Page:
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How San Francisco’s Museum of Modern Art Used Text Messages to Make Art Go Viral

Think you get a lot of text messages? The San Francisco Museum of Modern Art (SFMOMA) has gotten two million this week.

The museum’s new Send Me SFMOMA project—which sends works from its 34,678-piece collection to anyone in the world via text message—is a decidedly modern method of sharing its art with the public. In recent weeks, it has also become a viral success.

Anyone can take part, by texting 572-51 with the message “send me” followed by a short description of what you’re in the mood to see. This could be an emoji, a color, or a keyword—just type whatever you’re craving at the moment, and the result will be art to match. A trial run in March proved so popular that mobile carriers blacklisted the number, suspecting it was spam.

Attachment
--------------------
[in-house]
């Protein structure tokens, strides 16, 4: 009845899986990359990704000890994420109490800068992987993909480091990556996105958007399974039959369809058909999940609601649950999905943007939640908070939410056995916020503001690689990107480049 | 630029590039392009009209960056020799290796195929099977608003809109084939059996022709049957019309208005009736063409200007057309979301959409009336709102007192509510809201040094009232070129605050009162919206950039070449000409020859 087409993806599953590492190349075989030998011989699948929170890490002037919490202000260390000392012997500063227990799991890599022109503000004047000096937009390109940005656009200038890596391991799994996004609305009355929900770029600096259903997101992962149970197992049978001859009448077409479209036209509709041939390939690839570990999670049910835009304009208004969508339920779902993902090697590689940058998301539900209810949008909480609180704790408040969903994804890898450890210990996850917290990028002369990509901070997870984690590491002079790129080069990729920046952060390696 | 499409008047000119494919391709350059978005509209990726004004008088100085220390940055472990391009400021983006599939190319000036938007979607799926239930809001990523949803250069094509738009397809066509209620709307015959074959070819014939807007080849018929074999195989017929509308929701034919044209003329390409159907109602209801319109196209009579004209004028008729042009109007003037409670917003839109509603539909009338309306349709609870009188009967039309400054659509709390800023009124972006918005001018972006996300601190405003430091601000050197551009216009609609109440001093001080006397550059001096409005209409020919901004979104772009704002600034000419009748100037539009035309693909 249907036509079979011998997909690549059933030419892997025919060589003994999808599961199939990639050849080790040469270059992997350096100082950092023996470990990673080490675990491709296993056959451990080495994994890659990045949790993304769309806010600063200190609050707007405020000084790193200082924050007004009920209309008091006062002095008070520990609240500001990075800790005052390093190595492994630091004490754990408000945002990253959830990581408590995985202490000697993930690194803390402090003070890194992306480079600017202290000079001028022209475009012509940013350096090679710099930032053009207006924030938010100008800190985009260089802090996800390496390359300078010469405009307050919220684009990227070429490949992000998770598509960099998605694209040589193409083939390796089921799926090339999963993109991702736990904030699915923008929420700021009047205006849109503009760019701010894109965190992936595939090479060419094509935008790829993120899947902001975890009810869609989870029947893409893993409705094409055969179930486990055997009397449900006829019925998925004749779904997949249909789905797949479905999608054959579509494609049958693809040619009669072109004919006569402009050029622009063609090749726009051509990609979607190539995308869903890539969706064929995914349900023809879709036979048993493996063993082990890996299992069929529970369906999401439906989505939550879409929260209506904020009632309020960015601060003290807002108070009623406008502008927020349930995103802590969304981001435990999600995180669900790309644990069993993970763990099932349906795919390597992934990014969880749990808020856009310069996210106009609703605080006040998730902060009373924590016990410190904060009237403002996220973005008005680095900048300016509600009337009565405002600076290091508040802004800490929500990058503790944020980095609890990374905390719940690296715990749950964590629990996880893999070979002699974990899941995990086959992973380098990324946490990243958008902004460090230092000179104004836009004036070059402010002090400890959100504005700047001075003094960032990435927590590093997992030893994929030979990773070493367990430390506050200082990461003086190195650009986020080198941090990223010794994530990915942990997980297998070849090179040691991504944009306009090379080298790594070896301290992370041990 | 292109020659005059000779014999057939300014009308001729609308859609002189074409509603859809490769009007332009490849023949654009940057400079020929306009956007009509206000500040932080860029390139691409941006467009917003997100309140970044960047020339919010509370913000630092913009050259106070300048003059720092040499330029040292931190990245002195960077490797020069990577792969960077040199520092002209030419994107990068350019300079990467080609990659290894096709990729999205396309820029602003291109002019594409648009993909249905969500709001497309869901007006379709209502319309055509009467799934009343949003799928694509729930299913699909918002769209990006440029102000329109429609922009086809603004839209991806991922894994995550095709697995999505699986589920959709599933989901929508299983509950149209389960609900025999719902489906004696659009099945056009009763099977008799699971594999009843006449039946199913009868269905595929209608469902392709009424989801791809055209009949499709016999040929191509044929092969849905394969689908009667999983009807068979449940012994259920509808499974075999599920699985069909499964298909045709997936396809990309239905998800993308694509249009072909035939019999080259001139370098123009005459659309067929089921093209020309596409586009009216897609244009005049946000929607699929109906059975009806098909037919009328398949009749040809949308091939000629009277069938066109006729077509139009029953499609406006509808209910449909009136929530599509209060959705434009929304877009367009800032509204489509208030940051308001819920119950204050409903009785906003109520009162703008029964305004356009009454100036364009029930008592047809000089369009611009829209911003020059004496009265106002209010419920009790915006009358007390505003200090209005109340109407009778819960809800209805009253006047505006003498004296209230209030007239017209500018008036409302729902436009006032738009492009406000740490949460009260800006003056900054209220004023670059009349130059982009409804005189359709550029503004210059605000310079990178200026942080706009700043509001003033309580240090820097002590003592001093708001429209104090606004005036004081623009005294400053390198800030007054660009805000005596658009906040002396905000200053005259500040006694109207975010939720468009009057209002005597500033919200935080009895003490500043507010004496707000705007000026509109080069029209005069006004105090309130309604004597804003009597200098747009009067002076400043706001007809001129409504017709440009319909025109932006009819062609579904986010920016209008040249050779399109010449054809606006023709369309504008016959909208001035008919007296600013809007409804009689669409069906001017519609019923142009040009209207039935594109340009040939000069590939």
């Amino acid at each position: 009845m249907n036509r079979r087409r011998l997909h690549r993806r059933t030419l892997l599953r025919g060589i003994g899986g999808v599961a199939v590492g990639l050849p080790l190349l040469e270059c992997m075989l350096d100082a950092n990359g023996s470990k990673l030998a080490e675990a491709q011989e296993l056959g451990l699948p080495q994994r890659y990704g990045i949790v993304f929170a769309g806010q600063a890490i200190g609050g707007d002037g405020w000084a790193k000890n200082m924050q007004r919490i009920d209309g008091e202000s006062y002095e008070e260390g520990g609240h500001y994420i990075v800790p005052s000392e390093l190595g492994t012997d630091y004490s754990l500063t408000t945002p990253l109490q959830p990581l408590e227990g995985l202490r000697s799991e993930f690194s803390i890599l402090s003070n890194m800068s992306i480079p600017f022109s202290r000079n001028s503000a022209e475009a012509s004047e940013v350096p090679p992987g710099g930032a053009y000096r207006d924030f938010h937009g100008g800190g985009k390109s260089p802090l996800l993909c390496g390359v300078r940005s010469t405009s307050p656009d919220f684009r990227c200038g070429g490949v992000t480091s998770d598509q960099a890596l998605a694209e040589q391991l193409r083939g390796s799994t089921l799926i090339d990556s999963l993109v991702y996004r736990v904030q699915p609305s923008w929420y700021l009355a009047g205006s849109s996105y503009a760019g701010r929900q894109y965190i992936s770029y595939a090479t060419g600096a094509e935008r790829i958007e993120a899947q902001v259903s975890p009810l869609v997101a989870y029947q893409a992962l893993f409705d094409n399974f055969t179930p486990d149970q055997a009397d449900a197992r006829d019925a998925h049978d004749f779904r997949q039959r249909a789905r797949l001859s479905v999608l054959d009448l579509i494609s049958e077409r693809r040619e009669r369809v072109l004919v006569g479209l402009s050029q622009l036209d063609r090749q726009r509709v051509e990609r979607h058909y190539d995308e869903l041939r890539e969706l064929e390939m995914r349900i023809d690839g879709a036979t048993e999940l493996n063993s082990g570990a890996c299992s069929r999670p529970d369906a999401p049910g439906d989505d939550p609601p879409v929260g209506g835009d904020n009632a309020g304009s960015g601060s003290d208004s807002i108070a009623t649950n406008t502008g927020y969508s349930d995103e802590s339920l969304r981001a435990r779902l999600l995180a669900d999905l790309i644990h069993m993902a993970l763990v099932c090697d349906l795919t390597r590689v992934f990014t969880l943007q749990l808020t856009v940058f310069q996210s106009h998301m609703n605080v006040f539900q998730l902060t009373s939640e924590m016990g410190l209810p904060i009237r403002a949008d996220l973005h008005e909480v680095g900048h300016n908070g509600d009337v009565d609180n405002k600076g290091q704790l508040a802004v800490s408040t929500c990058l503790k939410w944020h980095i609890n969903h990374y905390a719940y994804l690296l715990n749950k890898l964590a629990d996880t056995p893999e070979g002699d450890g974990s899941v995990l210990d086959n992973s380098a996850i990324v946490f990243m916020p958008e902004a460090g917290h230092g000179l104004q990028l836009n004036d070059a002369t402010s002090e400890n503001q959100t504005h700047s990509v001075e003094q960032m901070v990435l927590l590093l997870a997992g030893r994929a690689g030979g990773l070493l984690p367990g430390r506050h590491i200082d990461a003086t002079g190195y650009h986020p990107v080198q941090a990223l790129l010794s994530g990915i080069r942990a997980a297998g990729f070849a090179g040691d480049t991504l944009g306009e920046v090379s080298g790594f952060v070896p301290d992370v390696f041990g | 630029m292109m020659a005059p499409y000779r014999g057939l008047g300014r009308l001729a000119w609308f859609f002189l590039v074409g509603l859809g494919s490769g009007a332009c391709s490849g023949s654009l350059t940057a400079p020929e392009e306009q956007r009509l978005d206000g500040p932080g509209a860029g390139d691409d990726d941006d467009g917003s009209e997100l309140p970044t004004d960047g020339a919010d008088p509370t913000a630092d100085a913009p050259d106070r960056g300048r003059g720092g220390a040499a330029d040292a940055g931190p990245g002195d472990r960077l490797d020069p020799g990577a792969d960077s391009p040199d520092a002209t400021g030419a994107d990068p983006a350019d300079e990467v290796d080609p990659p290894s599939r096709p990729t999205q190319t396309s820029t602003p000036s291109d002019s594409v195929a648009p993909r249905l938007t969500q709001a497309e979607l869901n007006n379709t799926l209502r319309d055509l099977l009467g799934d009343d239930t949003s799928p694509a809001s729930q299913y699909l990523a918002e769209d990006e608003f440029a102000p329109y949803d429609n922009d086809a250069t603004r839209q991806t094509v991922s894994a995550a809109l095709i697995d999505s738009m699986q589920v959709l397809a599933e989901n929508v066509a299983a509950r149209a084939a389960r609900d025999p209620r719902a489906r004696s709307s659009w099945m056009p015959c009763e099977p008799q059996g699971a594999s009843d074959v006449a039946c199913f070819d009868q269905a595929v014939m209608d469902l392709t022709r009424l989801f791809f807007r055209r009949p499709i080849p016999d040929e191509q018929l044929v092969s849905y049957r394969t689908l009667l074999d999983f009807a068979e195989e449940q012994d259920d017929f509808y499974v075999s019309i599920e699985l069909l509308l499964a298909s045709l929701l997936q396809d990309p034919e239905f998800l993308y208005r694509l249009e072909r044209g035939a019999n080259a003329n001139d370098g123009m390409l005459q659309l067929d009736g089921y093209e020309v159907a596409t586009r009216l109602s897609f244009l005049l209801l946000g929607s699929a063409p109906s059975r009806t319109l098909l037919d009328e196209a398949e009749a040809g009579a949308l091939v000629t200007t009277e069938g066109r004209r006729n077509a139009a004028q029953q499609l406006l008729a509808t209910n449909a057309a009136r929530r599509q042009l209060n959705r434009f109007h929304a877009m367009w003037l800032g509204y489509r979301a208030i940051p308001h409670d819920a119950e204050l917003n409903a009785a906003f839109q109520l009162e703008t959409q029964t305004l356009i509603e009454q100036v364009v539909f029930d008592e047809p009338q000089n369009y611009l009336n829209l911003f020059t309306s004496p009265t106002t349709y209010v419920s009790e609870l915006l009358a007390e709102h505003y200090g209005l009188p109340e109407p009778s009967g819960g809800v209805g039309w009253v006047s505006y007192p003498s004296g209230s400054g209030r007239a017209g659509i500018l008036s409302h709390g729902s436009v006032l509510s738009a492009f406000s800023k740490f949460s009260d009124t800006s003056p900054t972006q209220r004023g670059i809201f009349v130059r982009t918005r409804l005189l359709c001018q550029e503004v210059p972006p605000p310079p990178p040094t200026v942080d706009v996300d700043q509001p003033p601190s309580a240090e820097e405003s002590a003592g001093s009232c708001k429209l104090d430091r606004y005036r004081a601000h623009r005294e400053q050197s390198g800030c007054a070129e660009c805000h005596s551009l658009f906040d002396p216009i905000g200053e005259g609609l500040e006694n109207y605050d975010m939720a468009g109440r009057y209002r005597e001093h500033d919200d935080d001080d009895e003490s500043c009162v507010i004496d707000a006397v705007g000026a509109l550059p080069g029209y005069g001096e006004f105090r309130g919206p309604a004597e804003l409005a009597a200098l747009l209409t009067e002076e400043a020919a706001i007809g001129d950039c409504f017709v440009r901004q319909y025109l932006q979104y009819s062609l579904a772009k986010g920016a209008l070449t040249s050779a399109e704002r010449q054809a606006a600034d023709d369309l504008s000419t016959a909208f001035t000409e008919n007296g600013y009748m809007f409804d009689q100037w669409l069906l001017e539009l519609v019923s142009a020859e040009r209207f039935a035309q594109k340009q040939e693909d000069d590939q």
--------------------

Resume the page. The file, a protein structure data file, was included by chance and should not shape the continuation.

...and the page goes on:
The project officially kicked off in June and has become a sensation. When actor Neil Patrick Harris tweeted about the project to his 26 million followers on Tuesday, the museum had so much demand that its servers crashed, according to Gothamist.

“It started out as an experiment and quickly went viral, revealing a deep appetite for art among the public. We hope to provide Send Me SFMOMA as long as the public embraces it,” a museum spokesperson told Gothamist.

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